A line 155 is obtained by changing the scanning direction of the line 153. A line 156 is obtained by changing the scanning direction of the line 154. In each case, the direction is changed around the center of the axis X in the region 500.

In FIG. 13(C), the first and second scanning portions 323 and 324 of the first scanning element 321 are stopped, and the second scanning element 322 is operated. A line 157 indicates a scanning beam in the X-axis direction with the turn angle of the reflection surface 210 being zero. A line 158 indicates a scanning beam whose scanning direction has been changed by turning the reflection surface 210. In this way, a scanning beam can be oriented in an optional direction by turning the reflection surface 210 of the deflection prism 33.

FIG. 14 shows an application of the light beam scanner of the invention for measurement and is a top view schematically showing a magnetic head. The magnetic head comprises sliders 61, a track portion 62, and a nose 63 around which a coil is wound. The track portion 62 has a gap 64. In this magnetic head, it is important to measure the width (about 0.5 micrometer in a direction X) of the gap 64, and the width (about 15 micrometers) of the track portion 62.

In the figure, a two-dimensional region defined by a dotted line 600 is a scan region to be scanned by the first and second scanning portions 323 and 324 of the first scanning element 321. This region is, for example, one millimeter square and scanned coarsely to determine the position of the gap 64. Once the position is determined, the second scanning element 322 is driven to precisely scan an area indicated with a line 65 (direction X) and measure the size of the gap 64.

To measure the width of the track portion 62, the scanning position is slightly shifted in the X-axis direction, and the deflection prism (the second scanning means) 33 is turned by 45 degrees to scan a line 66 along the axis Y. This scan is done in the same precision as the scan of the line 65 along the axis X.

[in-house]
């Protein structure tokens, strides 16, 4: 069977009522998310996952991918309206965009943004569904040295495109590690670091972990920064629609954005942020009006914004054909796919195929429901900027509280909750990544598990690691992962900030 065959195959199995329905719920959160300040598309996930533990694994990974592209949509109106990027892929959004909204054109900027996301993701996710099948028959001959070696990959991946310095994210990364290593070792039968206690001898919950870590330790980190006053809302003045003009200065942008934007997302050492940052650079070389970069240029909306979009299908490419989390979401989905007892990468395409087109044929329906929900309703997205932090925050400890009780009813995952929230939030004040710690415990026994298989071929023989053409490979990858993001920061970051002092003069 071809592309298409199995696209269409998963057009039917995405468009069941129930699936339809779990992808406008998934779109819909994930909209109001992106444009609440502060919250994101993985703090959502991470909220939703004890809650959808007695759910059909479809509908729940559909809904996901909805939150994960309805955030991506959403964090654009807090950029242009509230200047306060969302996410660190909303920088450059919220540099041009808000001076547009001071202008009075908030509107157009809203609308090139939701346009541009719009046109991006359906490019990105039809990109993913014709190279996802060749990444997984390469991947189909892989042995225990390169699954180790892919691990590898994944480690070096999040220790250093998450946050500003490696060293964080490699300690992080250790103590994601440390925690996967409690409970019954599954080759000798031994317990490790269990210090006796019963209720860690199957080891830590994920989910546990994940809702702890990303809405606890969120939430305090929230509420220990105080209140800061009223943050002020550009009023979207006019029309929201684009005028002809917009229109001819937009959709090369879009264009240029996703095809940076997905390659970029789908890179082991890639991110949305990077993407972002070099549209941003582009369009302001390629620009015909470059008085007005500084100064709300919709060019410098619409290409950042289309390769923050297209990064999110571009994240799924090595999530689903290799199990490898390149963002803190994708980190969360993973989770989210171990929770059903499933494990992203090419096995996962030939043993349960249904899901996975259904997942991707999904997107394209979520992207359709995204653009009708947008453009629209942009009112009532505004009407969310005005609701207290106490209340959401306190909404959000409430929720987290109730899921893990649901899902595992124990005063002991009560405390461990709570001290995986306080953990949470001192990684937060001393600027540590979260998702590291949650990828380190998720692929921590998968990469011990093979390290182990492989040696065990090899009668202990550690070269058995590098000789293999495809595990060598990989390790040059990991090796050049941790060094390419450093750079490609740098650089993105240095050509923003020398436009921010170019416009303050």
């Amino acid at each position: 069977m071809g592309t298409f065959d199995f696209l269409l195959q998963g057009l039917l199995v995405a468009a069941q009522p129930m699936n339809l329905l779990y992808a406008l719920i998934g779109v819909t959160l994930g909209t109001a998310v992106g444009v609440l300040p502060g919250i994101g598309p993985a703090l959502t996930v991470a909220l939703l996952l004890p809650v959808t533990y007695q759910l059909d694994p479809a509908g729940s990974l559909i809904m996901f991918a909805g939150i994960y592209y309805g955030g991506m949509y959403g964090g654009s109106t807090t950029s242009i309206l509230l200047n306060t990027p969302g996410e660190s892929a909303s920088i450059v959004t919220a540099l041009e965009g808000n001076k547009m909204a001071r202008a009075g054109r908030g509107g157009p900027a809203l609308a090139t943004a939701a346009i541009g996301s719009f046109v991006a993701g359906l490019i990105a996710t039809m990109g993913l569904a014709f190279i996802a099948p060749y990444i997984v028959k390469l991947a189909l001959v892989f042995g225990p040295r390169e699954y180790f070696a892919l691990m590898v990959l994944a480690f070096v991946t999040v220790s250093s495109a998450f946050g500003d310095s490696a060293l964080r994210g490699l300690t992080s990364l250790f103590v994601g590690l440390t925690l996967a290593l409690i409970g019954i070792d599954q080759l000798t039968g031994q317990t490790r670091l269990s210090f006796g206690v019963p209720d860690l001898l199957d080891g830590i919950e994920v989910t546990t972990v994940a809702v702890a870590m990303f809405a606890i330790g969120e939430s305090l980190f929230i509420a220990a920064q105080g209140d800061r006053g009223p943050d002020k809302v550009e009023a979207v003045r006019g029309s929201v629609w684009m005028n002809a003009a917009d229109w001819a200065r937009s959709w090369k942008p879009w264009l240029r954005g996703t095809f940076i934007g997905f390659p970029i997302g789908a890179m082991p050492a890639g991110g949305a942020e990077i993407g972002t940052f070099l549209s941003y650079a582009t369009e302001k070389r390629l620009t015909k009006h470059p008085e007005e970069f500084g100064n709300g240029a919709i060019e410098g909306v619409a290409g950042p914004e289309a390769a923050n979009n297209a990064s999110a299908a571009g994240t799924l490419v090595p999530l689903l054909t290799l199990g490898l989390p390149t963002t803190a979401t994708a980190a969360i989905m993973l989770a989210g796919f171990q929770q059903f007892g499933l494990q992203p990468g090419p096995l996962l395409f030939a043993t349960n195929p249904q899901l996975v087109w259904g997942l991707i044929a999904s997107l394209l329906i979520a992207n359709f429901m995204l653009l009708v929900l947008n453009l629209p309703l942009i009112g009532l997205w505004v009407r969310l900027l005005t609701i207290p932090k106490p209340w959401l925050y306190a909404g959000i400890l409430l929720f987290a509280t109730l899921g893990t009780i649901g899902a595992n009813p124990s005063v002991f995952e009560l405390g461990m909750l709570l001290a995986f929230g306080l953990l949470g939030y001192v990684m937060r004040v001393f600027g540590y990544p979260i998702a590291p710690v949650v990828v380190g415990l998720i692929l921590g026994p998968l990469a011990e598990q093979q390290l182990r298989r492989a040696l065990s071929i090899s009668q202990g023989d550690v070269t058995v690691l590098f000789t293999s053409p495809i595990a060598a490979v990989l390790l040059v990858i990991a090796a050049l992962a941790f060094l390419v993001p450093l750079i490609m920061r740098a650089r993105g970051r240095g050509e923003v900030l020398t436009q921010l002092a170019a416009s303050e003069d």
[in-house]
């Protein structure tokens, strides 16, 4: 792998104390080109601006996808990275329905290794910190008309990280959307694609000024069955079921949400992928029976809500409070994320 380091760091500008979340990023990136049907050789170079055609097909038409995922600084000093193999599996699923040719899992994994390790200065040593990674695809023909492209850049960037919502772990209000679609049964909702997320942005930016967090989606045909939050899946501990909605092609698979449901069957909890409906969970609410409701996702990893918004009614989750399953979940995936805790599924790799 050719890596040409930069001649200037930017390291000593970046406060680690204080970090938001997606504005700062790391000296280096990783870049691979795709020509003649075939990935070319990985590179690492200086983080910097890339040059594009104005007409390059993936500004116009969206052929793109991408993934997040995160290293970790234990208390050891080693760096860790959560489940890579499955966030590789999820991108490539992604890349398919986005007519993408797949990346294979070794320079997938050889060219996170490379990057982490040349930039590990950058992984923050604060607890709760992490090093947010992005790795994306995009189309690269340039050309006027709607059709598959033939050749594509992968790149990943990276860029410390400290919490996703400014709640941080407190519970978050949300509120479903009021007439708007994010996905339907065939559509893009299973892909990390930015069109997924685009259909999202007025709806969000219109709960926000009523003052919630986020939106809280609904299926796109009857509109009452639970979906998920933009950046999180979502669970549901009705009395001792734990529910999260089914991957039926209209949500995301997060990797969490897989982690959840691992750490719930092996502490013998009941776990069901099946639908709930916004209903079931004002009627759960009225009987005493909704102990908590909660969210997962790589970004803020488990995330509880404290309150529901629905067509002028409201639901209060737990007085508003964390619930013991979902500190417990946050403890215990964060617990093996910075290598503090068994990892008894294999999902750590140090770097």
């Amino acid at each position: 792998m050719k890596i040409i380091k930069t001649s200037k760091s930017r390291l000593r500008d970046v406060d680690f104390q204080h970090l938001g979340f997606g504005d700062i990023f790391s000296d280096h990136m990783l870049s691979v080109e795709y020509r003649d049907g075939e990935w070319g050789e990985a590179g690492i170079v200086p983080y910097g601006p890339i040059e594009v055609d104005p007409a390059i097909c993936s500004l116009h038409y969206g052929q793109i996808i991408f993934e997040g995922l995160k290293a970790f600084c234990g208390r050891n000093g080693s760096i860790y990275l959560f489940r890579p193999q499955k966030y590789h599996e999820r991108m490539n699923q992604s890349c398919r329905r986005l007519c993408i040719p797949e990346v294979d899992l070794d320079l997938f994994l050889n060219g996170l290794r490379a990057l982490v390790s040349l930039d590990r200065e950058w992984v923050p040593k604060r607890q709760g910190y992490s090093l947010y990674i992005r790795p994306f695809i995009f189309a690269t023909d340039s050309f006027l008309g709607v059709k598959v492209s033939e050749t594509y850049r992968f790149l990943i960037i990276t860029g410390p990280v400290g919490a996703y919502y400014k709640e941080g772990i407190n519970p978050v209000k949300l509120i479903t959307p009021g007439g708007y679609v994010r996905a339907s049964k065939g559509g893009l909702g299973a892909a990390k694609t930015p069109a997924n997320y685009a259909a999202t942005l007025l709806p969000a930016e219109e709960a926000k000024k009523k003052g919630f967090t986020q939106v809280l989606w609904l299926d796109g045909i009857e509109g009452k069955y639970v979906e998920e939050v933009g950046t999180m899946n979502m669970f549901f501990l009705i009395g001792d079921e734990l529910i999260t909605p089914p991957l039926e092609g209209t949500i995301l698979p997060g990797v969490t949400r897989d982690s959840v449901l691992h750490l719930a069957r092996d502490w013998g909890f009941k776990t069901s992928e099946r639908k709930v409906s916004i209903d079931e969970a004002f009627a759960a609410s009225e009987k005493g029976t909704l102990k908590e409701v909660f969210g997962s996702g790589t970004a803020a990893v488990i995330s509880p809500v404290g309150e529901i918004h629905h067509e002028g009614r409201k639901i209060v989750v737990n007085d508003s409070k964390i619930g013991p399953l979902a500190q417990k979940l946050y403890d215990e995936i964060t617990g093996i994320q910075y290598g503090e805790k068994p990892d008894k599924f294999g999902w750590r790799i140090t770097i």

FIG. 15 shows a scanning optical system of a light beam scanner according to an embodiment of the invention.

In the figure, cylindrical lenses 71 and 74 have a focal length f1, convex lenses 72 and 73 have a focal length f2, a convex lens 75 has a focal length f3, a convex lens 76 has a focal length f4, a convex lens 77 has a focal length f5, and an object lens 78 has a focal length f0. A first scanning element 32 comprises an acousto-optic element AO for scanning a second region in the X-axis direction. A first scanning portion 323 and second scanning portion 324 comprise galvanomirrors GMX and GMY. The galvanomirror GMY scans the first region in the Y-axis direction, and the galvanomirror GMX scans the first region in the X-axis direction.

A laser source 30 emits a laser beam 100 having a circular cross section. The cylindrical lens 71 and convex lens 72 convert the laser beam into a sheet-like beam having a sector shape extending in a plane that is in parallel with the surface of the figure. After exiting the convex lens 72, the sheet-like beam as collimated beam extending in the plane that is in parallel with the surface of the figure enters the AO 32. In a plane that is vertical to the surface of the figure, the sheet-like beam is convergent light after the convex lens 72 and focused at the center of the AO 32. The beam from the AO 32 is converted in the plate that is in parallel with the surface of the figure, by the convex lens 73 into convergent light. The convergent light is reflected by the GMY 324, transmitted through the cylindrical lens 74, and is converged at a focal point 700.

In the plane vertical to the surface of the figure, divergent light from the AO 32 is converted by the convex lens 73 into collimated light, reflected by the GMY 324, refracted by the cylindrical lens 74, and condensed to the focal point 700. In an optical path after the rear focal point 700 of the cylindrical lens 74, the light beam has again the circular cross section.